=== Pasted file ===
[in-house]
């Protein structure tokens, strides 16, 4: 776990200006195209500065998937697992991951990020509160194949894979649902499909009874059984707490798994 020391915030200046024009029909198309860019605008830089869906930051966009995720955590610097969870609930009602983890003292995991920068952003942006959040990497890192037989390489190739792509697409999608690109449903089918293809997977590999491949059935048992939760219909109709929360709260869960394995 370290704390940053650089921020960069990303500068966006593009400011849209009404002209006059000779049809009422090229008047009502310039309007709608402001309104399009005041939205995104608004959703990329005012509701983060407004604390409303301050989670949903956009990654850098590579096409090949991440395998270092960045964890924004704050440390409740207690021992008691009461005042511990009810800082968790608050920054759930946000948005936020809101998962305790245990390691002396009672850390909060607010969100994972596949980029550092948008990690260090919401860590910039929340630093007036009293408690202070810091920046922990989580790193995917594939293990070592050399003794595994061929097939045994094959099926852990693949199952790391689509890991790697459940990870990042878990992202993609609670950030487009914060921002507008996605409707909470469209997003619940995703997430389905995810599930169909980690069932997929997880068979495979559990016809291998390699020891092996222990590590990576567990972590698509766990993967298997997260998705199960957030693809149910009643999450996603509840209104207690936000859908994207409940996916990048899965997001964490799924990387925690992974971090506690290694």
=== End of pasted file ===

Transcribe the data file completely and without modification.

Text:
[in-house]
């Protein structure tokens, strides 16, 4: 776990200006195209500065998937697992991951990020509160194949894979649902499909009874059984707490798994 020391915030200046024009029909198309860019605008830089869906930051966009995720955590610097969870609930009602983890003292995991920068952003942006959040990497890192037989390489190739792509697409999608690109449903089918293809997977590999491949059935048992939760219909109709929360709260869960394995 370290704390940053650089921020960069990303500068966006593009400011849209009404002209006059000779049809009422090229008047009502310039309007709608402001309104399009005041939205995104608004959703990329005012509701983060407004604390409303301050989670949903956009990654850098590579096409090949991440395998270092960045964890924004704050440390409740207690021992008691009461005042511990009810800082968790608050920054759930946000948005936020809101998962305790245990390691002396009672850390909060607010969100994972596949980029550092948008990690260090919401860590910039929340630093007036009293408690202070810091920046922990989580790193995917594939293990070592050399003794595994061929097939045994094959099926852990693949199952790391689509890991790697459940990870990042878990992202993609609670950030487009914060921002507008996605409707909470469209997003619940995703997430389905995810599930169909980690069932997929997880068979495979559990016809291998390699020891092996222990590590990576567990972590698509766990993967298997997260998705199960957030693809149910009643999450996603509840209104207690936000859908994207409940996916990048899965997001964490799924990387925690992974971090506690290694």